The Economics of Harvesting and Transporting Corn Stover for Conversion to Fuel Ethanol: A Case Study for Minnesota
AbstractCorn stover harvest and transport cost functions were estimated for two harvest operations for a proposed biomass-to-ethanol conversion facility located in southern Minnesota, USA. This work presents an alternative methodology to estimating corn stover quantities and harvest costs at the county level, taking into account county-specific yields, transportation distances, erosion constraints, machinery specifications, and other key variables. Monte Carlo simulation was also used to estimate the probability distribution of costs under alternative assumption on key parameters whose values vary widely in the literature. Marginal stover cost for 50MM gal/year of ethanol output was estimated at $54/dt ($0.77/gal ethanol) for the more intensive harvest method and $65/dt ($0.80/gal) for the less intensive method. Costs were greater than $62/dt ($0.89/gal) for a facility producing > 200MM gal/year under the more intensive harvest method, and greater than $84/dt ($1.21/gal) for the less-intensive harvest method. Monte Carlo simulation estimated a mean marginal cost of $52/dt ($63/dt under the less intensive harvest method) for 50MM gal ethanol output, with an $11 ($9) standard deviation. Costs were found to be at or below $62/dt 90 percent of the time ($71/dt for the less-intensive method). An $11/dt standard deviation in stover cost would result in a $0.16/gal swing in ethanol cost. Overall, costs were found to be consistently higher than those found in the literature, but even under a variety of parameter assumptions, costs tended to stay within a $10/dt range of the mean.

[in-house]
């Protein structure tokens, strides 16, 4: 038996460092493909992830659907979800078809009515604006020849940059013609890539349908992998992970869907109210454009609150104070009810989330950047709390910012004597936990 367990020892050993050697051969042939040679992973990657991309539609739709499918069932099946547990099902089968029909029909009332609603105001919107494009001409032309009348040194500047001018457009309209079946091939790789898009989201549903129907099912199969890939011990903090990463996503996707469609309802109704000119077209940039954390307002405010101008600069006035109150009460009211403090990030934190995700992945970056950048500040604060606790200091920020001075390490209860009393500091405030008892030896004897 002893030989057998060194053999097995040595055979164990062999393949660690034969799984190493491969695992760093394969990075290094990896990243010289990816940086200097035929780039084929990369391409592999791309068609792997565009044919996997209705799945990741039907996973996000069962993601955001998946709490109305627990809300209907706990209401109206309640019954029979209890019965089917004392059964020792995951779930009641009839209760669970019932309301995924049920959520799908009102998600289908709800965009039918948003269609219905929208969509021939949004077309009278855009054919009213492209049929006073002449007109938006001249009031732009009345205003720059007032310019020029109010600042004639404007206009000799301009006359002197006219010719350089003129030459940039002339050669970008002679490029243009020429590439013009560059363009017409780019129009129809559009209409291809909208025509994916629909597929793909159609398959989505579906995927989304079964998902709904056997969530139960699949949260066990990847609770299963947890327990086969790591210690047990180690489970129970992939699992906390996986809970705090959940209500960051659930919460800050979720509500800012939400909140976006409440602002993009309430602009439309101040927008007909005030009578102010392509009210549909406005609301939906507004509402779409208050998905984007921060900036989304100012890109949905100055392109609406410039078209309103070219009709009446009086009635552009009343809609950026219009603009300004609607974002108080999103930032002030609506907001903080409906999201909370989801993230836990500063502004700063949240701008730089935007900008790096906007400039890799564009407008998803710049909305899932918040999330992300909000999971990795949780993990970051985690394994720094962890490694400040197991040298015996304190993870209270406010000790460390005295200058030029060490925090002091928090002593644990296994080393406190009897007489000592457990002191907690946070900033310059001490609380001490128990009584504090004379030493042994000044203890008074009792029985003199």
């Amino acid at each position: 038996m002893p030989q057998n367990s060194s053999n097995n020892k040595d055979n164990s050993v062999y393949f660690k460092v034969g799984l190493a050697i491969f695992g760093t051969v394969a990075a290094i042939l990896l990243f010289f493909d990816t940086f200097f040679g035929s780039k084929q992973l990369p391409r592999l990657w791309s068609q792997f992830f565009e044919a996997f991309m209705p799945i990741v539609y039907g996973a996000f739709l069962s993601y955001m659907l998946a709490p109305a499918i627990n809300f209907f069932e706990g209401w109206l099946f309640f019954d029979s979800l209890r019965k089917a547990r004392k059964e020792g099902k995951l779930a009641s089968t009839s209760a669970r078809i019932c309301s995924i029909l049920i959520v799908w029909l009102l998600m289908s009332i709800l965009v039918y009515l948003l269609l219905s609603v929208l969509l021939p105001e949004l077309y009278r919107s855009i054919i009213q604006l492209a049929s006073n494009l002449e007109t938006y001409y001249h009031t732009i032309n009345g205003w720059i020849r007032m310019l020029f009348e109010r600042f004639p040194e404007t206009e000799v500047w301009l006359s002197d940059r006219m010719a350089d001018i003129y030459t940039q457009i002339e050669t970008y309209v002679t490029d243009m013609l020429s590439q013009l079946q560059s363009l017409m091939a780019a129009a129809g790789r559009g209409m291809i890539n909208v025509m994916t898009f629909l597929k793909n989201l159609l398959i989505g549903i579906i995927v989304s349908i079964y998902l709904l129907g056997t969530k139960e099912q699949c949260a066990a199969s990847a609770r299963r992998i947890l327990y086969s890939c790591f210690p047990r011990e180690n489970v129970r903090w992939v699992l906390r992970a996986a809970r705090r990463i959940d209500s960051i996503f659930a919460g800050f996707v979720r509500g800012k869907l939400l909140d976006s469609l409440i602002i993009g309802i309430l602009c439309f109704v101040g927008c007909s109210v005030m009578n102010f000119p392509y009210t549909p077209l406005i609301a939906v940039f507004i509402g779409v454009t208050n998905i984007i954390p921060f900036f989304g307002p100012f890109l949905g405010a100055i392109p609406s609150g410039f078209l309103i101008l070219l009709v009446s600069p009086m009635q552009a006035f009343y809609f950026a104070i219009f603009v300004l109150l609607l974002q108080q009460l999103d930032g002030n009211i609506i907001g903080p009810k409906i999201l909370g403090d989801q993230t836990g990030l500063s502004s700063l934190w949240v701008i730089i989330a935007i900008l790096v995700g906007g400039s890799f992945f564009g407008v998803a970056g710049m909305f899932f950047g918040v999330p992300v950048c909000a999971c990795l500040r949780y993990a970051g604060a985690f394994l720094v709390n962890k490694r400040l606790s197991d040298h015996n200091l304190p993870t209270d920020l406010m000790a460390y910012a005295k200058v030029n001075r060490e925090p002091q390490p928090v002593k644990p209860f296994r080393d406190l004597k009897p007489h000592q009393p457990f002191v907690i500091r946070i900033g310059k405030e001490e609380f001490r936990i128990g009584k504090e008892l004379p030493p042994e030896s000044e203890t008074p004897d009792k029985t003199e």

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Bibliographic InfoPaper provided by University of Minnesota, Department of Applied Economics in its series Staff Papers with number 14213.
Date of creation: 2006
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biomass; corn stover; economics; ethanol; lignocellulose; Monte Carlo; Crop Production/Industries; Resource /Energy Economics and Policy;
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